I have a Yorkie and he's a mouser! when I take him out for his walkies I have to coax him away from the composter. Dad saw him pounce into the snow, shake shake of his head and a mouse goes flying! Terry praised him to the skies and Ryot was anxious to get back out there to see if he could find anymore!

12 Jun, 2019

 

:) All Terriers are great...well...most. Perhaps not a Schnauzer..not sure about them.

13 Jun, 2019

 

Honey your blogs are always interesting, I myself would never tire of reading about your garden, the field with all its visitors, how your pond is doing and your lovely peacocks, it must be heartbreaking going out and finding your chucks, it wouldn't be so bad if the darned fox took just one to feed its family, you could tell your yourself its natures way but the fact they kill just for the sake of it is enough to make you wish the culprit suffered a similar demise..
Last week I was praying for rain, however its done what many of us said would happen and now doesn't know when to stop, I've caught up with indoors chores and now I want back outside, I have been brave, donned my waterproof and ventured out to tie up my sunflowers, everlasting sweetpeas and delphiniums, the rest are fending for themselves, so far there hasn't really been much damage as although the rain has been coming down in torrents, we've not had the high winds like other parts..
Lovely photographs Honey, I was especially taken with your variegated Iris, never seen that one before, the peacocks are always a favourite of mine, hope your pond does get sorted, I don't blame you for trying to sort it yourself if it hasn't worked this time, can't do any worse than your pondman can you, wait for the rains to stop though, lol,......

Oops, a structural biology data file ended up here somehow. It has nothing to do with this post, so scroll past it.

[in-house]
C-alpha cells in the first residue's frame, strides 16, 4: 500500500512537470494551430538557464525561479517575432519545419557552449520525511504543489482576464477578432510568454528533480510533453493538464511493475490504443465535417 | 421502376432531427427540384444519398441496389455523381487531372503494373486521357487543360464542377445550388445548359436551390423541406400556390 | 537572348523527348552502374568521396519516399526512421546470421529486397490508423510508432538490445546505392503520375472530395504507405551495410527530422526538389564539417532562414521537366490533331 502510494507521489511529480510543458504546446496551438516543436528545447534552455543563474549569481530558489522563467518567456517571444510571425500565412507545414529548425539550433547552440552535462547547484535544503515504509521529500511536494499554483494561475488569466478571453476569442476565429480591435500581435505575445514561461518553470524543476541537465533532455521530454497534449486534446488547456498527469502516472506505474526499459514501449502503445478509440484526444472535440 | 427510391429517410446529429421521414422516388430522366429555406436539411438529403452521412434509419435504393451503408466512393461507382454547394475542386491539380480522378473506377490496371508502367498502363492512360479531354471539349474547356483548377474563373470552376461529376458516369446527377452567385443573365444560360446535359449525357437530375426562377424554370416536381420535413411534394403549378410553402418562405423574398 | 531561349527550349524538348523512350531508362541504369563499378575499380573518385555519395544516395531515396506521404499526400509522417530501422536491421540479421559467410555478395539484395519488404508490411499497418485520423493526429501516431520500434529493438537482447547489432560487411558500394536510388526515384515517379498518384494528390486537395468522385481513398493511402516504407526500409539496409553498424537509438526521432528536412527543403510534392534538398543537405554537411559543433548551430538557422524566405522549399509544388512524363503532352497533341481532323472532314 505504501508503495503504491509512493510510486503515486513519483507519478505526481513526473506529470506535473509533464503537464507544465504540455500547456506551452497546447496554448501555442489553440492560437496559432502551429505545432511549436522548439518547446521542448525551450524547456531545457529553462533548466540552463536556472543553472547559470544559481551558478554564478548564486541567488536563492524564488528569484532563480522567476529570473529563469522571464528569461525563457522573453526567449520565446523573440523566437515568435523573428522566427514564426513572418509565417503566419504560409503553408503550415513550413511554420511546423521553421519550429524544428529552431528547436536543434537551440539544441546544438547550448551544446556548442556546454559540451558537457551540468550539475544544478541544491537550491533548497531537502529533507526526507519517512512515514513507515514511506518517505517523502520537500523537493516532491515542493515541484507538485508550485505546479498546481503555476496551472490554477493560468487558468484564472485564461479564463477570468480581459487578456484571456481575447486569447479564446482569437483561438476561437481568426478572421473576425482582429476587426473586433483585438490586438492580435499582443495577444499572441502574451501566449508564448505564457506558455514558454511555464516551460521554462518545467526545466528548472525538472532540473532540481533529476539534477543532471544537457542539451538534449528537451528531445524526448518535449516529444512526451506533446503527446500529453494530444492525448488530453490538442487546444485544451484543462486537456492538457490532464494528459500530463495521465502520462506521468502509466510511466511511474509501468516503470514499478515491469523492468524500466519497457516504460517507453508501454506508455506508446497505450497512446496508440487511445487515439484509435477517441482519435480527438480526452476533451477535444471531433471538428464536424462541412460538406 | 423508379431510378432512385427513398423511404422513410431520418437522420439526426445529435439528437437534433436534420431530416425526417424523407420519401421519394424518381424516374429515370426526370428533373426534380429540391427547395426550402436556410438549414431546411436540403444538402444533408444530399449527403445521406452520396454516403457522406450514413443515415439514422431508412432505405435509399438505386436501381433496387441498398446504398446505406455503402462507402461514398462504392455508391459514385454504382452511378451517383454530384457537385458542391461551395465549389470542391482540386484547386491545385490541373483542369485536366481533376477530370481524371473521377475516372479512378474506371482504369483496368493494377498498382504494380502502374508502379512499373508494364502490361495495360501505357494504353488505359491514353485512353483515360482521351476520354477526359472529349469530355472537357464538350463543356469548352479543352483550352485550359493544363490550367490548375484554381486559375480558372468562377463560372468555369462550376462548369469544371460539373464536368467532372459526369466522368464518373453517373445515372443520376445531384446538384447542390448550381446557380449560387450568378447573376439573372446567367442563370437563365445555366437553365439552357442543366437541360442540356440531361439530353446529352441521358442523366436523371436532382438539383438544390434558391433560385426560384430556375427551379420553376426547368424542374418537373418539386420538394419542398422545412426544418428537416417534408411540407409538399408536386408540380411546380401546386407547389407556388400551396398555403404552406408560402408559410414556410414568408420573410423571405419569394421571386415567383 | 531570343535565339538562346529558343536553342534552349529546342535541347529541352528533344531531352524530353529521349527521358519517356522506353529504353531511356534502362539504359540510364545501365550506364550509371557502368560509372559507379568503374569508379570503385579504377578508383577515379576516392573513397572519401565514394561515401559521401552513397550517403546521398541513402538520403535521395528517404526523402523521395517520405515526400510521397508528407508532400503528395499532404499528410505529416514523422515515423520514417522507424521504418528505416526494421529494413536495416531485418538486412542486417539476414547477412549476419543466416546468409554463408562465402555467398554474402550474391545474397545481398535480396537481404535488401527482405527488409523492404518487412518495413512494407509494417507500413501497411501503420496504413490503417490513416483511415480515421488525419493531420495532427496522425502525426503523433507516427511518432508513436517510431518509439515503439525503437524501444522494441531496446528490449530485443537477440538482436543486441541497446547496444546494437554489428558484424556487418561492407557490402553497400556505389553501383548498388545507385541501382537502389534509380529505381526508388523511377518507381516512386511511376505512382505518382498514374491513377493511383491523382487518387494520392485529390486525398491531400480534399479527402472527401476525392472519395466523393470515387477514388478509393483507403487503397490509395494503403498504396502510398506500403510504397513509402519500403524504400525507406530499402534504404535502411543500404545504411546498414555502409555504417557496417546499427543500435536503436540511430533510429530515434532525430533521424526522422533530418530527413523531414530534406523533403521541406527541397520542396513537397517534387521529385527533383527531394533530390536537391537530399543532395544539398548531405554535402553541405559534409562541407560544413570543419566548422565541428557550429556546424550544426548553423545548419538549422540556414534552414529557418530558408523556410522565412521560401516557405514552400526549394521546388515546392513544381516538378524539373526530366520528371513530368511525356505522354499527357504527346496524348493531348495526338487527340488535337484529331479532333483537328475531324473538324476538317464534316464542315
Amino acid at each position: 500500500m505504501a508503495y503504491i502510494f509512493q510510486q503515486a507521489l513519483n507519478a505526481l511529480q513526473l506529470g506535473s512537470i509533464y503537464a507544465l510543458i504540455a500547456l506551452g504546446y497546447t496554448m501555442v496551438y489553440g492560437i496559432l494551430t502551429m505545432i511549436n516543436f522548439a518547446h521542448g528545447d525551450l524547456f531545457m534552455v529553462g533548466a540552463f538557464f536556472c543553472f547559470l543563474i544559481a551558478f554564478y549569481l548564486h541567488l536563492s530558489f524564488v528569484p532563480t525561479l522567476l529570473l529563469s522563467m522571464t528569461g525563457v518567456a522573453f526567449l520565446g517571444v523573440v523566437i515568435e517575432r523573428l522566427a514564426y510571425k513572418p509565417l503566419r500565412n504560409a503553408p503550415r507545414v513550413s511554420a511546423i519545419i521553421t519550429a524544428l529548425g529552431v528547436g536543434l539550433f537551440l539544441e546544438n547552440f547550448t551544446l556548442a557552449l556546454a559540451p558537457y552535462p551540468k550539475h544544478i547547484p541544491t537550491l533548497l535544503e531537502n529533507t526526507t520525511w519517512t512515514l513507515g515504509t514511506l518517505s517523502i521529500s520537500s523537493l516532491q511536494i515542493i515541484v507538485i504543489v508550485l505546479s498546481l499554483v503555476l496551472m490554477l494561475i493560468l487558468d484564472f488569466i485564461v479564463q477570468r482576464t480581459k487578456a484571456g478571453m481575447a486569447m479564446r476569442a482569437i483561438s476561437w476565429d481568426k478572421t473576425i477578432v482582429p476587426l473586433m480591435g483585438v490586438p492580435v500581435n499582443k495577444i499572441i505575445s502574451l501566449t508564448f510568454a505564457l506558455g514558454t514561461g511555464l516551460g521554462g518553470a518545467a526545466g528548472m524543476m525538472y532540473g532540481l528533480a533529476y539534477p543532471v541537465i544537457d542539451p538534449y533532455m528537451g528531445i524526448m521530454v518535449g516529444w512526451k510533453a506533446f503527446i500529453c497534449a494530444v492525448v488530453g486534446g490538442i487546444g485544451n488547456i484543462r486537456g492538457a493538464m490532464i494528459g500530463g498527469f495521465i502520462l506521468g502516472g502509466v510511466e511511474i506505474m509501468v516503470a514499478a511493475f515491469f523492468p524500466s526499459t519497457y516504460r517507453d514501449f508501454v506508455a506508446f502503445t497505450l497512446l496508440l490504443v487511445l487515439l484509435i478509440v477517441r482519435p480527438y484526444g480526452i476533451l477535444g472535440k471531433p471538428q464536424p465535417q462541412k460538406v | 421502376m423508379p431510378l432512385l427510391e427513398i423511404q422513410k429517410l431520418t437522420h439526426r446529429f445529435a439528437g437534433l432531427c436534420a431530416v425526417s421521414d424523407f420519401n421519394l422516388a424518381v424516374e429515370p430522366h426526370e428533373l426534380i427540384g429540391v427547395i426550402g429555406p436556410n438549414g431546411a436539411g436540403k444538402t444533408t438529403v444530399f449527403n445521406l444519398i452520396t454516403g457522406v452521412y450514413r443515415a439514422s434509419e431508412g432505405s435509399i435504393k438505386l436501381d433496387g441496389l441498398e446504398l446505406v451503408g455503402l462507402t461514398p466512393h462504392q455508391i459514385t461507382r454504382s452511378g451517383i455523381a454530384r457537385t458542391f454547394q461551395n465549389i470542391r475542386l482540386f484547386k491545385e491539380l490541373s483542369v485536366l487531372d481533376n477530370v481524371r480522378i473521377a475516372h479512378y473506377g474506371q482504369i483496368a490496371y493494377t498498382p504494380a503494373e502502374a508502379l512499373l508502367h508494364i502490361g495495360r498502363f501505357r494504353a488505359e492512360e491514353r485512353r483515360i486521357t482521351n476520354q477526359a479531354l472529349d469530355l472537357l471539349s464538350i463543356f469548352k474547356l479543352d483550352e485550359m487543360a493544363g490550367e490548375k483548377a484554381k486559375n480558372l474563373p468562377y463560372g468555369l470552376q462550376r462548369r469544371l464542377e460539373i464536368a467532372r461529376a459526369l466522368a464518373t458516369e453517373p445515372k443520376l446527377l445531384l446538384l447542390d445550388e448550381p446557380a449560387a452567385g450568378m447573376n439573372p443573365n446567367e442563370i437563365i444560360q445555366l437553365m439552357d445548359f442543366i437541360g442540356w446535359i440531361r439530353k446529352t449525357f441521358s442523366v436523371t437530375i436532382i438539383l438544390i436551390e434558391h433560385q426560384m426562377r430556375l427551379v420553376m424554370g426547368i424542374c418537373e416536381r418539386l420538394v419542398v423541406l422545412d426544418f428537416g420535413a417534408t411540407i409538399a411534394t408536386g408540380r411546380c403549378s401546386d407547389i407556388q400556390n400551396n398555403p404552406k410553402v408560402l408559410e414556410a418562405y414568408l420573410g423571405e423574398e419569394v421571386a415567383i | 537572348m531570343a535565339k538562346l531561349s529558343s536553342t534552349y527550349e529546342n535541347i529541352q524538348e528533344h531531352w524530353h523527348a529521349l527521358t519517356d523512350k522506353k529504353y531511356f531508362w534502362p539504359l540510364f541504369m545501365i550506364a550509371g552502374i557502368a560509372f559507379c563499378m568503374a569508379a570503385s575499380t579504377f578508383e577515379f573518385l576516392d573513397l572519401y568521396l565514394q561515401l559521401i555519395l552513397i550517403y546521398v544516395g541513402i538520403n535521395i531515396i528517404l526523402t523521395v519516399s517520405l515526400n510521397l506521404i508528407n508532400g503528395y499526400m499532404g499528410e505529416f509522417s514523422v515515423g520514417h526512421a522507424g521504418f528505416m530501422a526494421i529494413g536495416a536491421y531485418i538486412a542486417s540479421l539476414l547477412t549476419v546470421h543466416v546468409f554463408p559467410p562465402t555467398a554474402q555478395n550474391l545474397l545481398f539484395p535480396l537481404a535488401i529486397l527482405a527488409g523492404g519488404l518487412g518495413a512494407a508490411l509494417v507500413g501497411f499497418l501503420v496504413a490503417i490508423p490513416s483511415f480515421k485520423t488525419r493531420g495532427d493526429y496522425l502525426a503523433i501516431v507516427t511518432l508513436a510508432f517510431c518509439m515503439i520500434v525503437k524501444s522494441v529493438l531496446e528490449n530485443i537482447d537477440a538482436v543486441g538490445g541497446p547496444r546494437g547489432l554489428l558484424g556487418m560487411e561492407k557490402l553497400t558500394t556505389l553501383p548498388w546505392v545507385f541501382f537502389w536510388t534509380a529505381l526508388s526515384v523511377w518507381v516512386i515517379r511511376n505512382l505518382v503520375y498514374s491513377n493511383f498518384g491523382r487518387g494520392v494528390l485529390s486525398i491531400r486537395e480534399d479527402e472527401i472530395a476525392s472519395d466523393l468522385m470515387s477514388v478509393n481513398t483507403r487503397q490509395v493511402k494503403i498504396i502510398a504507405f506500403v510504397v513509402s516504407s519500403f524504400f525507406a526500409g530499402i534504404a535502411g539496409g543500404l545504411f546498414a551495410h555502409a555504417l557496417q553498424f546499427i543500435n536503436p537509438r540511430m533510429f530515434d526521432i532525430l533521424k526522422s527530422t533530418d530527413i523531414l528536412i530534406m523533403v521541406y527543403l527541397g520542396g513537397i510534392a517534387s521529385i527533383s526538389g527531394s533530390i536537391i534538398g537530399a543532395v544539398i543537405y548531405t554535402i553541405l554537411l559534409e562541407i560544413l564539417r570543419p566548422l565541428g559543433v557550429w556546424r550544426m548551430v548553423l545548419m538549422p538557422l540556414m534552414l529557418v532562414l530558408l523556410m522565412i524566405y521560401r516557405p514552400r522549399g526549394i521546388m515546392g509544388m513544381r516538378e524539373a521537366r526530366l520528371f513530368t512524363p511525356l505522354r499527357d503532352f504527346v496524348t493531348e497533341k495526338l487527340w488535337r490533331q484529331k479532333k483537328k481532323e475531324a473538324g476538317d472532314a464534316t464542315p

13 Jun, 2019

 

I agree Karen and Lori, you can't beat a terrier for ratting - or mousing. Sadly the peacocks don't like dogs (or cats) and create if there is either about. Strangely my new neighbour, not knowing this, came down the path with his two elderly rescue dogs and Peter, who was sitting on the path, didn't bat an eyelid - if peacocks have eyelids and could be bothered!

Thanks Lincslass for your commiseration, it is soul-destroying to think they are ex-battery and were leading a nice life, only to then be taken by the fox.
We have had so much rain, like you I was praying for rain as this side of the Country is always the driest. Now I keep trying to convince myself the ground is storing it up in case of a hot Summer. My plants have survived fairly well, not much drainage here on clay, so I would really like it to stop now before they all drown. But we haven't had the wind which is cut down lots of my Daughters plants, so annoying as they are newly moved into their house and trying so hard with the garden. Daughter is also fond of any type of Iris and has a variegated one, but hers is paler. Keeping my fingers crossed regarding the pond.

13 Jun, 2019

 

Oh dear, what a sad story Honeysucklegold. . So sorry about your chooks. At least they did have a pleasant life while you had them. Your blogs are always fascinating!

13 Jun, 2019

 

I always enjoy reading your blogs, they are interesting :)
I hope your water butts fill up again soon, it would be no good if we had dry weather before they do. It's been terrible here today.

Sad about your chickens etc. There was a field around the back of here with lots of free range chickens in it but I don't think they're there now (haven't walked around there for a while) … maybe it's the same reason as with you.

Your pond area looks nice. I like the wrought iron fence.

Interesting about the bees. I'll have to keep a lookout to see if I can spot one.

16 Jun, 2019